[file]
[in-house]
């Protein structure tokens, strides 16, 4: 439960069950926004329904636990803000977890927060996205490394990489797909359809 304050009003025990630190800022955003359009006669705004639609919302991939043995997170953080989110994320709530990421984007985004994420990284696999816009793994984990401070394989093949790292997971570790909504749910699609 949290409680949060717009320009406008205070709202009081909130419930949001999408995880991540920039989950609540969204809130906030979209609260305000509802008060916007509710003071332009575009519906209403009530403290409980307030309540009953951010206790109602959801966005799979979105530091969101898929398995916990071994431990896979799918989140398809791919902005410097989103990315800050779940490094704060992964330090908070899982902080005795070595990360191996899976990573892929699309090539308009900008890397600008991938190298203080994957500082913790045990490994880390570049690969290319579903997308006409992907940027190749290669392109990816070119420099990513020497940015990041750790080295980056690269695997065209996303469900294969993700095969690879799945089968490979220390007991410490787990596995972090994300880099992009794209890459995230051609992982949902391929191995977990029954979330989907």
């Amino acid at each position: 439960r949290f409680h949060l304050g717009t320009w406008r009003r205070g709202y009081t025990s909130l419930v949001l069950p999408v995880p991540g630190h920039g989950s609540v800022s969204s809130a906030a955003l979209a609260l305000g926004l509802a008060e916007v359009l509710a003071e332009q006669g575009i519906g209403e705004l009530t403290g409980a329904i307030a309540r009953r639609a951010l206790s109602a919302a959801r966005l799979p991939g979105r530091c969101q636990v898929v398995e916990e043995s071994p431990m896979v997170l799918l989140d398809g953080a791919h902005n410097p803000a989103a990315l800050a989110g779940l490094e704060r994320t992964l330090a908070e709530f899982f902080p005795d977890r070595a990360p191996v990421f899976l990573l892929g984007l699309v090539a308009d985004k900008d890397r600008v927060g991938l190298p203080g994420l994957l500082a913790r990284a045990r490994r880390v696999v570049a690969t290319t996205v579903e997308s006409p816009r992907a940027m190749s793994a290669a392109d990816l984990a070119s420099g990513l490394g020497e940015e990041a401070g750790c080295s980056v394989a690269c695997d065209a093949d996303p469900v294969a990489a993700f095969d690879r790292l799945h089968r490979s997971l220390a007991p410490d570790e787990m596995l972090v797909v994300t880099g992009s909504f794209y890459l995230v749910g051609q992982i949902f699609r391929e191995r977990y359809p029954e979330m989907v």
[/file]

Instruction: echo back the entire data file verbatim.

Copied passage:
[in-house]
């Protein structure tokens, strides 16, 4: 439960069950926004329904636990803000977890927060996205490394990489797909359809 304050009003025990630190800022955003359009006669705004639609919302991939043995997170953080989110994320709530990421984007985004994420990284696999816009793994984990401070394989093949790292997971570790909504749910699609 949290409680949060717009320009406008205070709202009081909130419930949001999408995880991540920039989950609540969204809130906030979209609260305000509802008060916007509710003071332009575009519906209403009530403290409980307030309540009953951010206790109602959801966005799979979105530091969101898929398995916990071994431990896979799918989140398809791919902005410097989103990315800050779940490094704060992964330090908070899982902080005795070595990360191996899976990573892929699309090539308009900008890397600008991938190298203080994957500082913790045990490994880390570049690969290319579903997308006409992907940027190749290669392109990816070119420099990513020497940015990041750790080295980056690269695997065209996303469900294969993700095969690879799945089968490979220390007991410490787990596995972090994300880099992009794209890459995230051609992982949902391929191995977990029954979330989907």
């Amino acid at each position: 439960r949290f409680h949060l304050g717009t320009w406008r009003r205070g709202y009081t025990s909130l419930v949001l069950p999408v995880p991540g630190h920039g989950s609540v800022s969204s809130a906030a955003l979209a609260l305000g926004l509802a008060e916007v359009l509710a003071e332009q006669g575009i519906g209403e705004l009530t403290g409980a329904i307030a309540r009953r639609a951010l206790s109602a919302a959801r966005l799979p991939g979105r530091c969101q636990v898929v398995e916990e043995s071994p431990m896979v997170l799918l989140d398809g953080a791919h902005n410097p803000a989103a990315l800050a989110g779940l490094e704060r994320t992964l330090a908070e709530f899982f902080p005795d977890r070595a990360p191996v990421f899976l990573l892929g984007l699309v090539a308009d985004k900008d890397r600008v927060g991938l190298p203080g994420l994957l500082a913790r990284a045990r490994r880390v696999v570049a690969t290319t996205v579903e997308s006409p816009r992907a940027m190749s793994a290669a392109d990816l984990a070119s420099g990513l490394g020497e940015e990041a401070g750790c080295s980056v394989a690269c695997d065209a093949d996303p469900v294969a990489a993700f095969d690879r790292l799945h089968r490979s997971l220390a007991p410490d570790e787990m596995l972090v797909v994300t880099g992009s909504f794209y890459l995230v749910g051609q992982i949902f699609r391929e191995r977990y359809p029954e979330m989907v």